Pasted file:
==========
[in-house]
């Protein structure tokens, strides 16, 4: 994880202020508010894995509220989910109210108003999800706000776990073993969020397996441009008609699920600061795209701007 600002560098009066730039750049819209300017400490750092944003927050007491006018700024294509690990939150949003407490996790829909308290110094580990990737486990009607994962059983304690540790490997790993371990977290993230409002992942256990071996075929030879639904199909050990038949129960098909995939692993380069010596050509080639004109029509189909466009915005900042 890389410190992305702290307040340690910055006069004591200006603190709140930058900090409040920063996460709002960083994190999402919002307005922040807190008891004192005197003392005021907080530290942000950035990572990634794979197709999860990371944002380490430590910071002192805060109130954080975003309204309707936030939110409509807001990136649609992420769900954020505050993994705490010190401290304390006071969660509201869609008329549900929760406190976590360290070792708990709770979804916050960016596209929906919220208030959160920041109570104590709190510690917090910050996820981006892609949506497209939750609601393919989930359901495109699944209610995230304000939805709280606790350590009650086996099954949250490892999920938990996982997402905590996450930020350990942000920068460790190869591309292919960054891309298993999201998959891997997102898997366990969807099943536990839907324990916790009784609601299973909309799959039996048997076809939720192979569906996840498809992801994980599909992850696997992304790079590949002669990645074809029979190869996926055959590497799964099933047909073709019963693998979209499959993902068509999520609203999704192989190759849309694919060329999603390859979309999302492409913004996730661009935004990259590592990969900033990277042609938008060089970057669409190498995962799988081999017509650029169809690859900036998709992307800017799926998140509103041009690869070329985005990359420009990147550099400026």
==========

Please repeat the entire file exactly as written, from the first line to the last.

[in-house]
């Protein structure tokens, strides 16, 4: 994880202020508010894995509220989910109210108003999800706000776990073993969020397996441009008609699920600061795209701007 600002560098009066730039750049819209300017400490750092944003927050007491006018700024294509690990939150949003407490996790829909308290110094580990990737486990009607994962059983304690540790490997790993371990977290993230409002992942256990071996075929030879639904199909050990038949129960098909995939692993380069010596050509080639004109029509189909466009915005900042 890389410190992305702290307040340690910055006069004591200006603190709140930058900090409040920063996460709002960083994190999402919002307005922040807190008891004192005197003392005021907080530290942000950035990572990634794979197709999860990371944002380490430590910071002192805060109130954080975003309204309707936030939110409509807001990136649609992420769900954020505050993994705490010190401290304390006071969660509201869609008329549900929760406190976590360290070792708990709770979804916050960016596209929906919220208030959160920041109570104590709190510690917090910050996820981006892609949506497209939750609601393919989930359901495109699944209610995230304000939805709280606790350590009650086996099954949250490892999920938990996982997402905590996450930020350990942000920068460790190869591309292919960054891309298993999201998959891997997102898997366990969807099943536990839907324990916790009784609601299973909309799959039996048997076809939720192979569906996840498809992801994980599909992850696997992304790079590949002669990645074809029979190869996926055959590497799964099933047909073709019963693998979209499959993902068509999520609203999704192989190759849309694919060329999603390859979309999302492409913004996730661009935004990259590592990969900033990277042609938008060089970057669409190498995962799988081999017509650029169809690859900036998709992307800017799926998140509103041009690869070329985005990359420009990147550099400026």